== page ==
Shabbat Shalom with a Heart Healthy Dose of Torah – Haazinu
The sages teach us that, at any given point in time, the world stands firm because of the righteousness of 36 people. We call them “Lamed-vavniks” because the two Hebrew letters lamed (30)and vav (6) represent the number 36. 18 is the numerical representation of the Hebrew letters khet (8) and yod (10). It happens that the word Khet yod (Khai) is the Hebrew word for life. 36, then is a double blessing for life. The one truth, though, is that if you think you are one of those 36, then you are automatically disqualified. Pure goodness is also selfless.
We hope that knowing there are examples of righteousness out there; we will strive to be better and pay closer attention to each other’s needs. Our goal is to live in such a way that we bring heaven and earth into closer proximity.
I love the story about the Monastery that had fallen on hard times. The once vibrant retreat was near empty, and the demeanor of the monks had started trending acerbic. The monks were no longer even kind to each other.
The lead monk went to consult with the Rabbi, who lived in the woods. He sought help for his dilemma. Before he could get much out, the Rabbi exclaimed. “One of your brothers is the Messiah,” Shocked the monk asks him to repeat. He did. Bewildered, the monk left and went back to his brothers. He shares the news with his brothers.
As they contemplated this news, the old monks began to treat each other with extraordinary respect on the off chance that one among them might be the Messiah. And on the off chance that each monk himself might be the Messiah, they began to treat themselves with extraordinary respect.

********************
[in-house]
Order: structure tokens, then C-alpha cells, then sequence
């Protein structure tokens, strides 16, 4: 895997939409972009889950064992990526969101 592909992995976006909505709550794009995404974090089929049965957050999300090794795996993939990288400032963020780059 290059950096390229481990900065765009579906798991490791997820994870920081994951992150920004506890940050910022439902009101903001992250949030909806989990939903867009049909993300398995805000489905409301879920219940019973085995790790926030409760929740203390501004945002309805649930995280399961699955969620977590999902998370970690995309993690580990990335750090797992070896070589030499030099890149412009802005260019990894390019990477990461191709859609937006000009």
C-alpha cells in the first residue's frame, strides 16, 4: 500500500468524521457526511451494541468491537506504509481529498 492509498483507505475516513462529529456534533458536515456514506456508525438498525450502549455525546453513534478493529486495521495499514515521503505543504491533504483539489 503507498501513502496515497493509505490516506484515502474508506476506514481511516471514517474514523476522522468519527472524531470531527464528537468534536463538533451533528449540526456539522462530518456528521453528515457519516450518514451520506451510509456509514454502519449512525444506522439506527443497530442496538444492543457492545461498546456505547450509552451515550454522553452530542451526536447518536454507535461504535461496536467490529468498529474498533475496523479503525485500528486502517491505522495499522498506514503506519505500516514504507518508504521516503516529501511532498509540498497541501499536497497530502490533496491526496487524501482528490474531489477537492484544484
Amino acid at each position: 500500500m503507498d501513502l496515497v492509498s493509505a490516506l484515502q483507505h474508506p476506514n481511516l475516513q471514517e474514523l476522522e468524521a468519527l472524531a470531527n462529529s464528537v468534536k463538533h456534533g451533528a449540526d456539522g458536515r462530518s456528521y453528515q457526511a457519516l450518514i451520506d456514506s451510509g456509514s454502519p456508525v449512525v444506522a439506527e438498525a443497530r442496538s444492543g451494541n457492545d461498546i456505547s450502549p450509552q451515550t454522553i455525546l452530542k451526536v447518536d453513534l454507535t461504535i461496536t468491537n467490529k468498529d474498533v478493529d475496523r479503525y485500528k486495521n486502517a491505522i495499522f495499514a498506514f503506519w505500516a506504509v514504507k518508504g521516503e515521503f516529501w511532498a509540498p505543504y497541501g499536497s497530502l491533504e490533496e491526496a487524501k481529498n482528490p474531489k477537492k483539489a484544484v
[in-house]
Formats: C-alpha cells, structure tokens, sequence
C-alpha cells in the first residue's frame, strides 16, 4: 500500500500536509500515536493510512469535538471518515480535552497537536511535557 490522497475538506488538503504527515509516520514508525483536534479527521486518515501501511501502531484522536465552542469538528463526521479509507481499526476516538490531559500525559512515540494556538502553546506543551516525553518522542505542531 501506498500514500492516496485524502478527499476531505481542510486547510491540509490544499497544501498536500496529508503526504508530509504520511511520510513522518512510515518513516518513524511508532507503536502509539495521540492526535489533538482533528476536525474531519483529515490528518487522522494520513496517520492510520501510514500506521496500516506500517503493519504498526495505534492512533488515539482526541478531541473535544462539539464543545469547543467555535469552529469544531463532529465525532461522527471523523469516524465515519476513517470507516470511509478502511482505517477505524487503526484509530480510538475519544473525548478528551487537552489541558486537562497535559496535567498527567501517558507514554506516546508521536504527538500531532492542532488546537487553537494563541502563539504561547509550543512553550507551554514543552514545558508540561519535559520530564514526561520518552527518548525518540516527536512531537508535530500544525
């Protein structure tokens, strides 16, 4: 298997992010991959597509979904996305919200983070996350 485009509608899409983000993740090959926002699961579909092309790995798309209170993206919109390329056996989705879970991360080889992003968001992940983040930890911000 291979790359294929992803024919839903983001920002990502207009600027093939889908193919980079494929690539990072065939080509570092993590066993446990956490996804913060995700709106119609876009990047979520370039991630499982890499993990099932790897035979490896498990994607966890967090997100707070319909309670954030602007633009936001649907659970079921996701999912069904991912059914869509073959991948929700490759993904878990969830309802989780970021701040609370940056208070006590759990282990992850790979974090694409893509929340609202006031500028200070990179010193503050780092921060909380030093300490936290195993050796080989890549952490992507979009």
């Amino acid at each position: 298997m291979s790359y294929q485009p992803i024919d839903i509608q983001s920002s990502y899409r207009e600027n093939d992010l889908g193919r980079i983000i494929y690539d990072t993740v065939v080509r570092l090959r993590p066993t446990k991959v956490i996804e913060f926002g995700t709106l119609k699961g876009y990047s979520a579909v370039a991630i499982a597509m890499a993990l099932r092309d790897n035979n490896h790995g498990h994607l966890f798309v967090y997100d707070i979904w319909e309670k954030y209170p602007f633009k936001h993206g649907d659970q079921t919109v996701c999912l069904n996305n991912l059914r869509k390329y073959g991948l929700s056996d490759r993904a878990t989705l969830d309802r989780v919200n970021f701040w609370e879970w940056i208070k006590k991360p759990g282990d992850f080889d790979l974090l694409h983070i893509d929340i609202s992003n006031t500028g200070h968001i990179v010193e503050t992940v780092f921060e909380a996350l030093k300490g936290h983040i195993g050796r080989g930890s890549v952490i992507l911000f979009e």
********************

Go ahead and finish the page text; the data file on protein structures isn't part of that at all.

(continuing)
Because the forest surrounding it was beautiful, it happened that people still occasionally came to visit the monastery to picnic on its lawn, to wander along some of its paths, even now and then to go into the chapel to meditate. As they did so, without even being conscious of it, they sensed the aura of extraordinary respect that now began to surround the five old monks and seemed to radiate out from them and permeate the atmosphere of the place. There was something newly compelling about it. Hardly knowing why, they began to come back to the monastery more frequently, bring their friends to show them this special place. And their friends brought their friends.
Then it happened that some of the younger men who came to visit the monastery started to talk more and more with the old monks. After a while, one asked if he could join them. Then another, and another. Within a short time, the monastery came back to vibrancy.
Not only do we have an obligation to heaven and earth touch, we can make it happen just through mutual respect. This week’s Torah portion reminds us of both the responsibility and our ability. The Torah portion opens, “Listen, O heavens, and I will speak! And let the earth hear the words of my mouth!” When we speak, we have the opportunity to invoke the ears of both heaven and earth at the same time. Too often, though, we stay focused on one or the other that we never give ourselves credit for bringing the mundane and the sacred into concert.
Our tradition teaches us that we live in a miraculous world. Our sages teach that too many of us focus on walking in either the mundane or the sacred. We must learn that the miraculous becomes available to us when we walk with one foot in each. Heaven and earth only stay distant from each other when we keep them apart.
As we prepare to complete this cycle of Torah, as we embark on this new Jewish year, we need to remember to focus on keeping our hearts in both realms – as if they are one realm. In the realm of faith, there is only one world. Shabbat Shalom.